With the increased use of body-positive media on current social platforms, people of every gender and sexuality are coming into the light for who they are. Aside from the stir of negative attention, these displays of admiration inspire the general public to love everyone for who they are, and to indulge in some self love. But what happens if the intentions behind some of these posts don’t show attitudes moving forward, but instead put a positive spin on the male gaze still present in society?
Recent attention has been drawn to poor, unsuspecting Robbie Tripp who, via popular picture sharing platform Instagram, posted a seemingly innocent couple photo praising his wife for her “thick thighs, big booty, cute little side roll, etc.”. What appears to be a relatively normal post of appreciation from one partner to another quickly gained criticism for it’s focus on his wife’s weight, with many accusing Tripp of trying to seek praise for loving a woman as she is. Such pointed focus on her bodily features were claimed by some to be patronising, with Tripp parading under the false role of the “nice guy feminist”.
All criticisms of the post aside, it’s apparent that Tripp’s post was in no way malicious; so why did it cause so many problems? The appreciation itself is not a issue, but like most people, I tend to doubt occasions of social media PDA. Was he doing it for the praise and attention? Why did he use so many phrases that sent shivers of cringe through my body? Why, after reading and re-reading the caption, did the post start to rub me up the wrong way?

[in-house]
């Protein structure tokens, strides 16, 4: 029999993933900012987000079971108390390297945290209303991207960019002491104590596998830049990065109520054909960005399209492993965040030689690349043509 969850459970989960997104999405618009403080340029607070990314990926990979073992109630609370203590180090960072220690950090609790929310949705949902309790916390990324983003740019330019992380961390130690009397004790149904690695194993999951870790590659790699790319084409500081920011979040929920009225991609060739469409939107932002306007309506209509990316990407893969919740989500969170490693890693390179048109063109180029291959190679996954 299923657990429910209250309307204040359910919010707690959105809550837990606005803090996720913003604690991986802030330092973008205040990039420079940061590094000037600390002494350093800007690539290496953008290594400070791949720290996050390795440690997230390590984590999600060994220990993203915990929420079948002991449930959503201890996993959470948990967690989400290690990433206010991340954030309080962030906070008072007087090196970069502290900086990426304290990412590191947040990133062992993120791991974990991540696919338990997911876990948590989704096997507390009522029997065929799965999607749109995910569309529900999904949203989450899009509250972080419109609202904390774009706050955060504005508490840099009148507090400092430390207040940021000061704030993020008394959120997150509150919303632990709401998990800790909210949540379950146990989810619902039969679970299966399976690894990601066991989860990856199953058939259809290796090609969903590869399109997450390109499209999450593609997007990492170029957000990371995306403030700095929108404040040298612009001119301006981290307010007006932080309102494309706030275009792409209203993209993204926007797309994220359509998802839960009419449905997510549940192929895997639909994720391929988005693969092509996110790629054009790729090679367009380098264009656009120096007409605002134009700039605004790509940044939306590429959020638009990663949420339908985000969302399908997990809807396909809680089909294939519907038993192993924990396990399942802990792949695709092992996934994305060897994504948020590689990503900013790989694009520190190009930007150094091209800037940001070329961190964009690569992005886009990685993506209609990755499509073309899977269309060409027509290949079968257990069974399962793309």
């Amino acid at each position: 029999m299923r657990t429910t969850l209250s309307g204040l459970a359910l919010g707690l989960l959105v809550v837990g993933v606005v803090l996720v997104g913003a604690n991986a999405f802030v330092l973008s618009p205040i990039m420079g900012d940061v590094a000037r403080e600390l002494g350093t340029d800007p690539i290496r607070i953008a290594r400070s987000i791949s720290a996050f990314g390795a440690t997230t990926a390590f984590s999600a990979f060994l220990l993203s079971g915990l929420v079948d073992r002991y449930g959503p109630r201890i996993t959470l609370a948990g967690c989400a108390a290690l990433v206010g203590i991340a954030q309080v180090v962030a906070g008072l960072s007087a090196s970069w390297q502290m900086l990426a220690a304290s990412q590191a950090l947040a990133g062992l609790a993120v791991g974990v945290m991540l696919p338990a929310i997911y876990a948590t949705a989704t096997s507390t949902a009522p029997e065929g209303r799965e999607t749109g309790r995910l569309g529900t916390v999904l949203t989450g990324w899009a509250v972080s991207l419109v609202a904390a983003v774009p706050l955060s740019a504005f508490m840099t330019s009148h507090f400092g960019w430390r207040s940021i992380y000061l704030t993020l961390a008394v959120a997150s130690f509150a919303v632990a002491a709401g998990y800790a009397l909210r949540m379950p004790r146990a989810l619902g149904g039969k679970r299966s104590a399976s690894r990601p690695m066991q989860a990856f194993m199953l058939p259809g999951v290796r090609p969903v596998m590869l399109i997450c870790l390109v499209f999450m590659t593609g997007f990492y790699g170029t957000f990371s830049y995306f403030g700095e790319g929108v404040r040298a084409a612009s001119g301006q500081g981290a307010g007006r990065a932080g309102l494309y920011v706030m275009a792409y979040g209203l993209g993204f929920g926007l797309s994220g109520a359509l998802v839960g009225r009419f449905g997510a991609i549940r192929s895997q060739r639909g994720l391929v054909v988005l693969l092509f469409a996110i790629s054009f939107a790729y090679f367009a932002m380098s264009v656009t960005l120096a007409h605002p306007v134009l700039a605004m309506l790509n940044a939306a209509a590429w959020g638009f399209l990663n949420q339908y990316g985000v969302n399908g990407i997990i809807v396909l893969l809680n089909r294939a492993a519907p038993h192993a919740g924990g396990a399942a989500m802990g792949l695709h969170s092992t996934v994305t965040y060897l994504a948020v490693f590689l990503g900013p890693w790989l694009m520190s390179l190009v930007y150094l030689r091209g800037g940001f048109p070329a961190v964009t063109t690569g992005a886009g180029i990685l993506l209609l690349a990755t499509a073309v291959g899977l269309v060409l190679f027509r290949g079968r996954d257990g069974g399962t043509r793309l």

Taking a moment to myself to think about the deeper issues behind the post, I narrowed down the things that bothered me.
1.He labels one type of woman as a ‘priority’.
As a 20 year old woman, I’ve faced my fair share of body struggles over the years. I consider myself a feminist and I strongly believe that everyone should love themselves for who they are and should not surround themselves with people that think otherwise. Luckily, this belief is growing increasingly popular, and the improvement in the amount of body confidence in the world makes me so happy. But as much as things are improving, it’s just not as easy to love my own body as much as I love my friends’.
Statements like Tripp’s about what ‘real women’ are, and what physical features they have, are a step in the right direction, but with the media’s ever-changing ideal of the perfect body type, there’s a fear that there’ll always be the pressure to fit some sort of standard. I shouldn’t have to emphasise that decisions about a woman’s appearance should not be down to their partners, or the media, or anyone else but them.
2. He self-heroises
To me, there’s a bittersweet aftertaste to Tripp’s backstory. Frankly, I was even shocked by the mention of Tripp being teased when he was younger for liking “chubby” girls (some teenagers suck). But the ‘inspiring’ story of how he self-educated and became wise on matters such as feminism and media marginalisation made me squirm a little.
Don’t get me wrong, it’s great that so many people are becoming aware of and disregarding the messages of an ‘ideal’ body type, for both genders. What bothers me is those that expect praise for it when it’s something that should, in time, become a normal and assumed moral code. Congratulations Tripp, you win the prize of being a decent human being. Please don’t ruin it by showing off.
3. He’s ever so slightly misguided
I can’t emphasise enough that I think this guy thought he was doing the right thing – and that’s almost the entire problem. Here’s where the term “nice guy feminist” re-appears; Tripp is so caught up in trying to praise love for his wife’s body that he doesn’t realise that he is in fact becoming the issue. We don’t need men to tell us what’s good about us.